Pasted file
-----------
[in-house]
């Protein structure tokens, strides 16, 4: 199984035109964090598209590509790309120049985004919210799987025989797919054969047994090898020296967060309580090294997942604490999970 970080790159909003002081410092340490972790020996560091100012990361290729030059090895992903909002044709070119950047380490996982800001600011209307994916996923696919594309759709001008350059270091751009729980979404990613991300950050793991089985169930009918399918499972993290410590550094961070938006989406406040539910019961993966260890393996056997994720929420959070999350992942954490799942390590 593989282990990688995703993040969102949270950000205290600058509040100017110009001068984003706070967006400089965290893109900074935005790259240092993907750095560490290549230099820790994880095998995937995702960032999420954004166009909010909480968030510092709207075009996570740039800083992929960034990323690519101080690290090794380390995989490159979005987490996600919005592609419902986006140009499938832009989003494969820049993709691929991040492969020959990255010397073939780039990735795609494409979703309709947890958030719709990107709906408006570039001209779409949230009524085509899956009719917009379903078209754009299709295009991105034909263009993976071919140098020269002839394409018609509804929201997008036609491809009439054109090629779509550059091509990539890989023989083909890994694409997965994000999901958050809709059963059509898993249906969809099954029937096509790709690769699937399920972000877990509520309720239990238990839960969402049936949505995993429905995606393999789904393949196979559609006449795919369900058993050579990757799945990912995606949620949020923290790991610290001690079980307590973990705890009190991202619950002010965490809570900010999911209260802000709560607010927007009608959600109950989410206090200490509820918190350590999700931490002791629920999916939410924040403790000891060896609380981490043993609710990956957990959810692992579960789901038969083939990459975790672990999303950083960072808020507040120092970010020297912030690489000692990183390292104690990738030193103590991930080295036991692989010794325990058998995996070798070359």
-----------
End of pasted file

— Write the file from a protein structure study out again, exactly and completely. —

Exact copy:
[in-house]
């Protein structure tokens, strides 16, 4: 199984035109964090598209590509790309120049985004919210799987025989797919054969047994090898020296967060309580090294997942604490999970 970080790159909003002081410092340490972790020996560091100012990361290729030059090895992903909002044709070119950047380490996982800001600011209307994916996923696919594309759709001008350059270091751009729980979404990613991300950050793991089985169930009918399918499972993290410590550094961070938006989406406040539910019961993966260890393996056997994720929420959070999350992942954490799942390590 593989282990990688995703993040969102949270950000205290600058509040100017110009001068984003706070967006400089965290893109900074935005790259240092993907750095560490290549230099820790994880095998995937995702960032999420954004166009909010909480968030510092709207075009996570740039800083992929960034990323690519101080690290090794380390995989490159979005987490996600919005592609419902986006140009499938832009989003494969820049993709691929991040492969020959990255010397073939780039990735795609494409979703309709947890958030719709990107709906408006570039001209779409949230009524085509899956009719917009379903078209754009299709295009991105034909263009993976071919140098020269002839394409018609509804929201997008036609491809009439054109090629779509550059091509990539890989023989083909890994694409997965994000999901958050809709059963059509898993249906969809099954029937096509790709690769699937399920972000877990509520309720239990238990839960969402049936949505995993429905995606393999789904393949196979559609006449795919369900058993050579990757799945990912995606949620949020923290790991610290001690079980307590973990705890009190991202619950002010965490809570900010999911209260802000709560607010927007009608959600109950989410206090200490509820918190350590999700931490002791629920999916939410924040403790000891060896609380981490043993609710990956957990959810692992579960789901038969083939990459975790672990999303950083960072808020507040120092970010020297912030690489000692990183390292104690990738030193103590991930080295036991692989010794325990058998995996070798070359």